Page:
Equal Opportunity Definition and Legal Meaning
On this page, you'll find the legal definition and meaning of Equal Opportunity, written in plain English, along with examples of how it is used.
What is Equal Opportunity?
1\) n. a right supposedly guaranteed by both federal and many state laws against any discrimination in employment, education, housing or credit rights due to a person’s race, color, sex (or sometimes sexual orientation), religion, national origin, age or handicap. A person who believes he/she has not been granted equal opportunity or has been outright sexually harassed or discriminated against may bring a lawsuit under federal and most state laws, or file a complaint with the federal Equal Opportunity Employment Commission or a state equal opportunity agency. 2) adj. a term applied to employers, lenders and landlords, who advertise that they are “equal opportunity employers,” subtly suggesting all others are not, even though they are required by law to be so.
History and Meaning of Equal Opportunity
Equal opportunity refers to the concept that each person ought to be treated similarly, without unfair discrimination. It is a fundamental principle of employment law and serves as the foundation for non-discriminatory practices with respect to hiring and promoting employees. The expression "equal opportunity" is often used in the sense of the legal right to be treated fairly as all others, regardless of gender, sexuality, religion, race, or national origin.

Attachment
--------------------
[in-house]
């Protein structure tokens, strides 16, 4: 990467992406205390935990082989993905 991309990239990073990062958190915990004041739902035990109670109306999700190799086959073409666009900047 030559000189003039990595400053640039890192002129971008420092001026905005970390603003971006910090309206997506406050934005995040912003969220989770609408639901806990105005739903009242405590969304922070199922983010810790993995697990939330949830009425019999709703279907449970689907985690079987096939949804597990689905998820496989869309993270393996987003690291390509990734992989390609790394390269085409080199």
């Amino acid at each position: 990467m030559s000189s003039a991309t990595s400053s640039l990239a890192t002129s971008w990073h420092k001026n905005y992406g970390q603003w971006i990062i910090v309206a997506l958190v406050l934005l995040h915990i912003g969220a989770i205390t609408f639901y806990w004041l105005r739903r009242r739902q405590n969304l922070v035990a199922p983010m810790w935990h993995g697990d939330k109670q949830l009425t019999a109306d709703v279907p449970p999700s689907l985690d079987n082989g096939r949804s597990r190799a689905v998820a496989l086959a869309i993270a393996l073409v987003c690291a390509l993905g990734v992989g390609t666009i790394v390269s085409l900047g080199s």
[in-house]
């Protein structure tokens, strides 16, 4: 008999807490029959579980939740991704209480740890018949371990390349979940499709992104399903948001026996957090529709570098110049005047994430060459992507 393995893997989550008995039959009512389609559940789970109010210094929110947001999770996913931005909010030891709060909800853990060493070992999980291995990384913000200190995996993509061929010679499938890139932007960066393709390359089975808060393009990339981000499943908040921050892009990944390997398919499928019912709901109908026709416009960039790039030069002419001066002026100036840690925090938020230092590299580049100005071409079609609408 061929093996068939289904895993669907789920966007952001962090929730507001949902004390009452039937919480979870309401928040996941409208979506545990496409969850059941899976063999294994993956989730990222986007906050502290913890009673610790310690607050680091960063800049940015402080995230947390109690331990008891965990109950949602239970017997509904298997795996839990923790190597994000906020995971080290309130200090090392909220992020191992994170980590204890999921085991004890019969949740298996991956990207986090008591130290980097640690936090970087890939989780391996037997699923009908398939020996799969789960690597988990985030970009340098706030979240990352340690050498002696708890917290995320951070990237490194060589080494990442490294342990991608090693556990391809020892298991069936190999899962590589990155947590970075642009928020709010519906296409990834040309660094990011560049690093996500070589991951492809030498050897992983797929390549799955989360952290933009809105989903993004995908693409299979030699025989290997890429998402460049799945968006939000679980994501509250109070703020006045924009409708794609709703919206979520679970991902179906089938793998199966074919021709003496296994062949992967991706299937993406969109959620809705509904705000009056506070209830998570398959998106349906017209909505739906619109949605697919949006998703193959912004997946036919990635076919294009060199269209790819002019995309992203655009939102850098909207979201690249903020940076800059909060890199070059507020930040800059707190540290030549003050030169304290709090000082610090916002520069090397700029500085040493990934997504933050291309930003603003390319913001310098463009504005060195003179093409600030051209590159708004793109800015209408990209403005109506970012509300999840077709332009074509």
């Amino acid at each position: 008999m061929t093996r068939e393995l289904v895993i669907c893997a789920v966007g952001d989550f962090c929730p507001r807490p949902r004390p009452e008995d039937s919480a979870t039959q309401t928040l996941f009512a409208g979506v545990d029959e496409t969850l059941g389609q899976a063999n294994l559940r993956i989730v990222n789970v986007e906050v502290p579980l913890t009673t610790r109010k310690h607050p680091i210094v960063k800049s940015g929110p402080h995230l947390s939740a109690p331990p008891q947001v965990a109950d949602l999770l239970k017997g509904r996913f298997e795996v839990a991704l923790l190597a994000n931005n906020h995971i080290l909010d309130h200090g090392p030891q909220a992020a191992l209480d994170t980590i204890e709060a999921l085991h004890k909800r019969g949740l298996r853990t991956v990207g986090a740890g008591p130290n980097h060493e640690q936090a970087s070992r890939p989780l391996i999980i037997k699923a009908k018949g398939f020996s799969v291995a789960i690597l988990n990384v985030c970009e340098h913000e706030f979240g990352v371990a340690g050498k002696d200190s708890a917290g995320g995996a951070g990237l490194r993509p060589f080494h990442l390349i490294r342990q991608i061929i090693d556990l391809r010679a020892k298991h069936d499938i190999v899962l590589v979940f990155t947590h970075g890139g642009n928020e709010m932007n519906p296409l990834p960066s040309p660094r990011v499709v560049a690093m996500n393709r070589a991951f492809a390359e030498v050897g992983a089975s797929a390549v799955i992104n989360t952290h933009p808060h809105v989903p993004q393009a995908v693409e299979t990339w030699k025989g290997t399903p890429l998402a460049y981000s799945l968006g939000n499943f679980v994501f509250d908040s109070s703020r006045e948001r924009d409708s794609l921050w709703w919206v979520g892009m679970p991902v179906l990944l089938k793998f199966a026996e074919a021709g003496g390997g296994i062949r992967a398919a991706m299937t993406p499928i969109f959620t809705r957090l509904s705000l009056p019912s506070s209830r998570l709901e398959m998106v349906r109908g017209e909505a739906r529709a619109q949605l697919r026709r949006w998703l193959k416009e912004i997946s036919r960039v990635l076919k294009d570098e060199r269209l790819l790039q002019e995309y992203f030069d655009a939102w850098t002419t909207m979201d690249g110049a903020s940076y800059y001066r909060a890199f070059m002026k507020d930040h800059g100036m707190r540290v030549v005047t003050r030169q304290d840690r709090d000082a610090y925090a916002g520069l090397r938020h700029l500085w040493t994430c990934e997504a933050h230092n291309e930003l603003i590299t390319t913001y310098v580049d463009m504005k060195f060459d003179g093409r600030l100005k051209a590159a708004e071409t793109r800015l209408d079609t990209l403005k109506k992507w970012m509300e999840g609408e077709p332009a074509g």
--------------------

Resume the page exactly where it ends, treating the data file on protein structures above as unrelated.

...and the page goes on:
Examples of Equal Opportunity
- An organization that advertises itself as an "equal opportunity employer" cannot deny someone a job or promotion because of their race.
- A landlord cannot decline to rent an apartment to someone because of their religion.
- A school cannot deny admission to someone because they have a disability.
- An individual cannot be refused a bank loan because of their age.
- A company cannot fire a female employee on the basis of her gender.
Legal Terms Similar to Equal Opportunity
- Affirmative Action: A set of policies and measures designed to redress the effects of past discrimination by giving preferential treatment to groups who have been traditionally discriminated against.
- Diversity and Inclusion: Aims to ensure that all workers are treated equally, regardless of their race, gender, or religious background. It focuses on creating a workplace culture that is more diverse and inclusive.
- Anti-Discrimination Law: The legal framework that prohibits discrimination against individuals on the basis of specific protected characteristics.